Jul 5, 2011
John Larsen talks to George Miller about the history of Masonry prior to Mormonism.
Podcast: Play in new window
By John Larsen
Tags: alter, Bible, craft, egypt, England, geometric coin, Ireland, Joseph Smith, knights templar, Lineage, lore, masonic guilds, masonic lodge, Masonry, Mormonism, Nauvoo, passwords, pseudepigrapha, Scottish Rite, temple, William Shaw
Jul 06, 2011 @ 14:17:00
When my son was he had a horrible habit of correcting people – usually on small, meaningless, utterly trivial points. We told him it was his super-power and his hero name was Pedanto (catch prhase: “well, ACTUALLY….”). Now I realize it’s totally genetic.
Well, ACTUALLY, passion plays, and their later developments, mystery plays, miracle plays etc while definitely ritualistic (developing from the lenten ritual) were never secret but were performed publicly first in the cathedral itself and later outside.
Totally not the point, but it seemed that the implication was that these were plays performed secretly in abbeys as part of an indoctrination ceremony or something which isn’t actually accurate. Hey, you know… a pedant must when a pedant can, right?
To try to make even a teeny stab at relevancy, the interesting point about these plays is their importance in common life – they were one of the few church-approved forms of public entertainment, and because they formed out of liturgy that link to the sacred rituals was very, very strong. It is very tempting to say that private, secret ritual was created as a natural extension of this public, cultural ritual (ie this expression of the culture of the time was dramatic and ritualistic and was given authority through ties to biblical stories and hagiographies). I like the idea of mystery plays sort of providing a bridge: sacred ritual in the church — faith-linked ritual in the marketplace — secular ritual in guilds.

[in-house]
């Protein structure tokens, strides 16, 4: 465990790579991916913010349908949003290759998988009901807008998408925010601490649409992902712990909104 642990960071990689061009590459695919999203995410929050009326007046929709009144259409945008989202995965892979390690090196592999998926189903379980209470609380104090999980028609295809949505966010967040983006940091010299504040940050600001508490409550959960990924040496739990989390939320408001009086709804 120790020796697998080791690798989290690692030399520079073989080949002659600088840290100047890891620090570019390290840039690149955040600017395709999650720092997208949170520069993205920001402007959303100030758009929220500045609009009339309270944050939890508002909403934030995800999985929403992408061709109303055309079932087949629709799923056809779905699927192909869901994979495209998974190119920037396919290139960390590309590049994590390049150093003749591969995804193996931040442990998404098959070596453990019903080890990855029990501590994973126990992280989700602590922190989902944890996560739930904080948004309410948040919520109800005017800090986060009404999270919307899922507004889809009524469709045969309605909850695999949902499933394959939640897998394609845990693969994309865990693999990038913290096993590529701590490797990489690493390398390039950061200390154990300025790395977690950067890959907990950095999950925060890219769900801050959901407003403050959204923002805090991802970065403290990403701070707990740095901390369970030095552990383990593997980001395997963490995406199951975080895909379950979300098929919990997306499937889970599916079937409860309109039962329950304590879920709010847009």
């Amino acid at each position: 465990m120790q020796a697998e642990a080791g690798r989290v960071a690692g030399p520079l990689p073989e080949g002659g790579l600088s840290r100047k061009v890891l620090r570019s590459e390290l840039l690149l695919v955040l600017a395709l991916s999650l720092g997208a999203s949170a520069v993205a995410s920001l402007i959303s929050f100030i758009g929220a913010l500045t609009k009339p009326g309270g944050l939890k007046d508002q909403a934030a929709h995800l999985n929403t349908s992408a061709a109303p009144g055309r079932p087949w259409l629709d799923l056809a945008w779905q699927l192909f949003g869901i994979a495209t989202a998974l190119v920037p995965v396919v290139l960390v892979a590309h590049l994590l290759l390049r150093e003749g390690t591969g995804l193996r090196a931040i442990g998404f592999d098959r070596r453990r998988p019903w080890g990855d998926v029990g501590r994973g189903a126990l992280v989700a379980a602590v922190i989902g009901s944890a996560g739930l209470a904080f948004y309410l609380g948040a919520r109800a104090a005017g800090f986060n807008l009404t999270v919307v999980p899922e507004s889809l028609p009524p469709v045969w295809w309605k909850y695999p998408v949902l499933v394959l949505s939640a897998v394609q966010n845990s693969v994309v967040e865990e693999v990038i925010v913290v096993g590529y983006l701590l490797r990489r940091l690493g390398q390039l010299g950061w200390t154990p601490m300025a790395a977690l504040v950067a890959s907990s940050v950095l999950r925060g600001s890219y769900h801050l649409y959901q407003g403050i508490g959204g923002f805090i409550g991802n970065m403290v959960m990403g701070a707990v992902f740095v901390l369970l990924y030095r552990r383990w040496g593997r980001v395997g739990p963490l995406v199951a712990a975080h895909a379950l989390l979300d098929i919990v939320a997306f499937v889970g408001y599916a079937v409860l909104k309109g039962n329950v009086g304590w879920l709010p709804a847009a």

Jul 06, 2011 @ 14:18:00
Sorry: ‘when my son was small… just one of the errors I now see. For a pedant I have a horrible lack of attention to detail!
Jul 06, 2011 @ 15:15:00
Hey Megan- You are entirely correct that mystery plays like this were preformed in the open and that many guilds performed them. However, this type of ritual re-enactment of biblical stories entirely disappears from Masonic ritual for a substantial period of time. It is not until the early 1700s that a ritual drama was added to the Masonic ceremony in the form of the Master Mason degree. As such there is no strong direct intellectual genetic connection between the guild passion plays and the drama performed in the Master Mason’s degree. If, due to the nature of the organic discussion occurring between me and John, that was not made clear, then I apologize profusely.
I think that there is much to be said about and for the psychological and spiritual impact that these passion and mystery plays served in religious education. Having said that, I was in particular trying to address a common misconception given by some conservative religious scholars who have written about the Mormon-Masonic connection. They would like to claim a secret spiritual tradition contained within the the guild passion plays is conveyed via the Operative Masonic guild to modern Free Masonic and thus came to be enshrined in our present Masonic ritual. I have found no strong evidence for such a tradition; and the available evidence argues strongly against this possibility.
Jul 06, 2011 @ 16:57:00
Yes – I made the mistake of commenting before I listened to part 2! I was fascinated by how late ritual dramatization was brought in – sad, natch, to abandon that lovely theory about direct cultural influence, but fascinated! No worries about misconceptions though, they were mine and mine alone!
Do you feel that there was a cultural influence that produced this urge for dramatic ritual? Meaning, was this a meme of the time – a sort of archaism combined with a desire for the dramatic perhaps – that was picked up, or was it original to the man who introduced it?